Scientists have designed a lithium-ion battery that self-regulates according to temperature, to prevent itself from overheating. Reaching extreme temperatures, the battery is able to shut itself down, only restarting once it has cooled.
The team from Stanford University suggests that the innovation will put a stop to the danger of exploding batteries, seen recently in accidents involving hoverboards, laptops and phones. Traditional lithium-ion batteries contain a pair of electrodes and a liquid or gel electrolyte to carry the charged particles. If the battery’s temperature reaches 150 degrees Celsius, the electrolyte can catch fire and cause an explosion.
“People have tried different strategies to solve the problem of accidental fires in lithium-ion batteries,” explained Zhenan Bao, a chemical engineering professor at Stanford. She added that the scientists had designed the battery to shut down and restart itself over a repeated heating and cooling cycle, without compromising performance.
While lithium-ion battery energy density and overall lifespan have improved over years of research, safety has taken a back seat and remains an ‘unresolved issue.’ These doubts over the safety of the batteries has placed limitations on their usage at large-scale and in cutting-edge technologies.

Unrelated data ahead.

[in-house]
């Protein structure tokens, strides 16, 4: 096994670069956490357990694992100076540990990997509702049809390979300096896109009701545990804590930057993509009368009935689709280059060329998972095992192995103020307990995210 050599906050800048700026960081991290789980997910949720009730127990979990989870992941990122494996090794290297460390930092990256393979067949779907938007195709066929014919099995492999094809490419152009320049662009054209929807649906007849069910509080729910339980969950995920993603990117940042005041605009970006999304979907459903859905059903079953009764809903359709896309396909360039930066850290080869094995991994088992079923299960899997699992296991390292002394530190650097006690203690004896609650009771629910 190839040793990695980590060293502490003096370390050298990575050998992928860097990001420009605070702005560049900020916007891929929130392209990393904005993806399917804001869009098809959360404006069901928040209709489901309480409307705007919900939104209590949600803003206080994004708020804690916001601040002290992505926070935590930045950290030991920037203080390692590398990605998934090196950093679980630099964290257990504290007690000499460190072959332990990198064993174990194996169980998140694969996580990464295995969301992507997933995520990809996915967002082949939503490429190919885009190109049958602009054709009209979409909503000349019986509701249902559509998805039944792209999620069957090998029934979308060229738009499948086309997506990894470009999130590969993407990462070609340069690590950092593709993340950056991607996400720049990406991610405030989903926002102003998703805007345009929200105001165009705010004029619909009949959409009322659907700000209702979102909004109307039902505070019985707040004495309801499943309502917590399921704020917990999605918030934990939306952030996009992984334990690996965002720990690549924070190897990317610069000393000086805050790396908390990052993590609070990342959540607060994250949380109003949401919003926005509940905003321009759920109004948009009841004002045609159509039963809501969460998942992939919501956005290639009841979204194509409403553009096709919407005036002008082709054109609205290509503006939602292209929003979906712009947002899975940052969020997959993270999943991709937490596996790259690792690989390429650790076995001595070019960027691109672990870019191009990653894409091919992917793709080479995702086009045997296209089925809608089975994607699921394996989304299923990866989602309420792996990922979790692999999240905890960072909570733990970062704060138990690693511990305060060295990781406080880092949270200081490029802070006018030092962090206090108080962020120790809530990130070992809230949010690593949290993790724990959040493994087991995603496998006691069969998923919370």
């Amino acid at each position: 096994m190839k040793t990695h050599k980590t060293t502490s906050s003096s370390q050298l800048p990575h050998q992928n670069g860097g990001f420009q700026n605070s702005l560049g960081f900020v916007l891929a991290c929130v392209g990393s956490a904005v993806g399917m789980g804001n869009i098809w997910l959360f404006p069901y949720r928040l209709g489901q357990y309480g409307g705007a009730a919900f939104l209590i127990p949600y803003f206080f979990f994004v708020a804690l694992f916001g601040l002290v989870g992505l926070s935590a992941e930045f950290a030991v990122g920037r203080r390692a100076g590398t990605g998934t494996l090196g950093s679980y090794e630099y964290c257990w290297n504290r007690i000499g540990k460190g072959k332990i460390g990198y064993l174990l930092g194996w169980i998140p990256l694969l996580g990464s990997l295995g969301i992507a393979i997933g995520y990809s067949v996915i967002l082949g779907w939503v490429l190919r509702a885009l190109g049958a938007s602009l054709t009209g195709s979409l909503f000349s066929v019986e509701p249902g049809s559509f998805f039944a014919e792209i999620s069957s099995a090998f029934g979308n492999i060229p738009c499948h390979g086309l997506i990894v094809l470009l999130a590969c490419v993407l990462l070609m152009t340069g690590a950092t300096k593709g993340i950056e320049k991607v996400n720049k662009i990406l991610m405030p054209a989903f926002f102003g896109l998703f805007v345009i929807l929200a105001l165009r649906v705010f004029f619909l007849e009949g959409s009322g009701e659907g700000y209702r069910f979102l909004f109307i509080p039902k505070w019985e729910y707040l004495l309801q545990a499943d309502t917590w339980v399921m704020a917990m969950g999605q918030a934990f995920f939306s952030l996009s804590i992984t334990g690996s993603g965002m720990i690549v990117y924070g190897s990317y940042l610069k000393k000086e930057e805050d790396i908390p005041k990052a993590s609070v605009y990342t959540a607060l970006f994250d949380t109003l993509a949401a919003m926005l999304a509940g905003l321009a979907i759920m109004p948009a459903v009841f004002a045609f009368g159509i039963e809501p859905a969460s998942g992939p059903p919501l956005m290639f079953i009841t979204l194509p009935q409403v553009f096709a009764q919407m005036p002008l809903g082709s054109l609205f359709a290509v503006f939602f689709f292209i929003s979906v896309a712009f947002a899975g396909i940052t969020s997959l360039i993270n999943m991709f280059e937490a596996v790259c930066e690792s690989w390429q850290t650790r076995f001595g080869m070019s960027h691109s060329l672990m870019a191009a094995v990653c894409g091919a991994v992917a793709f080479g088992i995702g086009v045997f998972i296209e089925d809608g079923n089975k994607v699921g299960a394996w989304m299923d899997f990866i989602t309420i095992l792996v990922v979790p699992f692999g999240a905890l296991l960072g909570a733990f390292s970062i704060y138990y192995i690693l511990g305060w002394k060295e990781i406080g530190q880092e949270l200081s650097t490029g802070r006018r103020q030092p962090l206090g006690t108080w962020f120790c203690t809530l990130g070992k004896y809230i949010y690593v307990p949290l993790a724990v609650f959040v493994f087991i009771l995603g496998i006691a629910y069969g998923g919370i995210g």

There have been various attempts at preventing battery fires, however these efforts have often resulted in poor performance. Adding flame retardants to the battery electrolytes, or providing alert systems are practical advancements but do not ensure functionality once the battery has overheated.
In the paper ‘Fast and reversible thermoresponsive polymer switching materials for safer batteries’, Bao and her team described how they addressed this issue by adding an elastic polyethylene film, containing graphene-coated nickel particles with nanoscale spikes, to one of the battery electrodes so that electric current would flow through it.
‘To conduct electricity, the spiky particles have to physically touch one another. But during thermal expansion, polyethylene stretches. That causes the particles to spread apart, making the film non-conductive so that electricity can no longer flow through the battery,’ wrote lead author, Zheng Chen.
In the study, the researchers applied heat to the battery using a hot-air gun. Heated to 160 degrees Celsius, the polyethylene film expanded and caused the battery to shut down. Once the temperature cooled, the film shrank and allowed the battery to generate electricity again.
The scientists have suggested that in the future temperature limits could be amended by changing the composition of the polymer materials. This would allow batteries to run at cooler or hotter temperatures before the conduction/non-conduction process kicks in.